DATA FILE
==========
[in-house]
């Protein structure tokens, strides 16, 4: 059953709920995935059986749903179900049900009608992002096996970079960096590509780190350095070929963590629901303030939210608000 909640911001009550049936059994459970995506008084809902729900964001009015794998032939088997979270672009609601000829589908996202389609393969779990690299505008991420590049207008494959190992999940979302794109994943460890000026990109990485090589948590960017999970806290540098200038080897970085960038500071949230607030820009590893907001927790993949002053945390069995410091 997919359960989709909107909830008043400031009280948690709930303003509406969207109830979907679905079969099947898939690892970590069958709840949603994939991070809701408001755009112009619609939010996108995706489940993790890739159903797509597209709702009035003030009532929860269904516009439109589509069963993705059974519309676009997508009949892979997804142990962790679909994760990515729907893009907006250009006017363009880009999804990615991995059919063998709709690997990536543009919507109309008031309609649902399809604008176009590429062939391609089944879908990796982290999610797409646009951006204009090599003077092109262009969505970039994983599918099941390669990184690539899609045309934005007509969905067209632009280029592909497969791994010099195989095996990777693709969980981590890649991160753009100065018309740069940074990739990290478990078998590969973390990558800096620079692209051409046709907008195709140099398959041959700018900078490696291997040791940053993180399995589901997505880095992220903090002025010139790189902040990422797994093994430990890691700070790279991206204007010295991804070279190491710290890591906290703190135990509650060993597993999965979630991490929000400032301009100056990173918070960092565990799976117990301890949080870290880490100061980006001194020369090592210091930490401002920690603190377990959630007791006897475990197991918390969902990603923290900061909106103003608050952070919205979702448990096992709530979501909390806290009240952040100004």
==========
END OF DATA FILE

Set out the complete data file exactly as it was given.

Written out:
[in-house]
């Protein structure tokens, strides 16, 4: 059953709920995935059986749903179900049900009608992002096996970079960096590509780190350095070929963590629901303030939210608000 909640911001009550049936059994459970995506008084809902729900964001009015794998032939088997979270672009609601000829589908996202389609393969779990690299505008991420590049207008494959190992999940979302794109994943460890000026990109990485090589948590960017999970806290540098200038080897970085960038500071949230607030820009590893907001927790993949002053945390069995410091 997919359960989709909107909830008043400031009280948690709930303003509406969207109830979907679905079969099947898939690892970590069958709840949603994939991070809701408001755009112009619609939010996108995706489940993790890739159903797509597209709702009035003030009532929860269904516009439109589509069963993705059974519309676009997508009949892979997804142990962790679909994760990515729907893009907006250009006017363009880009999804990615991995059919063998709709690997990536543009919507109309008031309609649902399809604008176009590429062939391609089944879908990796982290999610797409646009951006204009090599003077092109262009969505970039994983599918099941390669990184690539899609045309934005007509969905067209632009280029592909497969791994010099195989095996990777693709969980981590890649991160753009100065018309740069940074990739990290478990078998590969973390990558800096620079692209051409046709907008195709140099398959041959700018900078490696291997040791940053993180399995589901997505880095992220903090002025010139790189902040990422797994093994430990890691700070790279991206204007010295991804070279190491710290890591906290703190135990509650060993597993999965979630991490929000400032301009100056990173918070960092565990799976117990301890949080870290880490100061980006001194020369090592210091930490401002920690603190377990959630007791006897475990197991918390969902990603923290900061909106103003608050952070919205979702448990096992709530979501909390806290009240952040100004």